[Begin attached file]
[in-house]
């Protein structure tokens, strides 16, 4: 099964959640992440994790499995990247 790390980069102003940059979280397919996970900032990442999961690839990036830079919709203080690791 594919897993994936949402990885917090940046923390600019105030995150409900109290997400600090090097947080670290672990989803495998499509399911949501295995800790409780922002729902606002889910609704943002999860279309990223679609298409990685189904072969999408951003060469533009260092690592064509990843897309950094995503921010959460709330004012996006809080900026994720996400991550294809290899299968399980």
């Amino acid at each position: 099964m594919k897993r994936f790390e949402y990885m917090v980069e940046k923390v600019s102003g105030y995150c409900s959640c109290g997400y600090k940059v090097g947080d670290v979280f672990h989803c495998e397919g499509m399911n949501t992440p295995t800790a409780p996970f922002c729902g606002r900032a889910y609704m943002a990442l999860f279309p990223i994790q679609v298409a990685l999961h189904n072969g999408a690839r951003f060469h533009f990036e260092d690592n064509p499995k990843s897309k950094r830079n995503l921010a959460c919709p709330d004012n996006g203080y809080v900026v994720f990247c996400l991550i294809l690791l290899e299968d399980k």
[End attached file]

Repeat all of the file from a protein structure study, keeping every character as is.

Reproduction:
[in-house]
């Protein structure tokens, strides 16, 4: 099964959640992440994790499995990247 790390980069102003940059979280397919996970900032990442999961690839990036830079919709203080690791 594919897993994936949402990885917090940046923390600019105030995150409900109290997400600090090097947080670290672990989803495998499509399911949501295995800790409780922002729902606002889910609704943002999860279309990223679609298409990685189904072969999408951003060469533009260092690592064509990843897309950094995503921010959460709330004012996006809080900026994720996400991550294809290899299968399980």
């Amino acid at each position: 099964m594919k897993r994936f790390e949402y990885m917090v980069e940046k923390v600019s102003g105030y995150c409900s959640c109290g997400y600090k940059v090097g947080d670290v979280f672990h989803c495998e397919g499509m399911n949501t992440p295995t800790a409780p996970f922002c729902g606002r900032a889910y609704m943002a990442l999860f279309p990223i994790q679609v298409a990685l999961h189904n072969g999408a690839r951003f060469h533009f990036e260092d690592n064509p499995k990843s897309k950094r830079n995503l921010a959460c919709p709330d004012n996006g203080y809080v900026v994720f990247c996400l991550i294809l690791l290899e299968d399980k």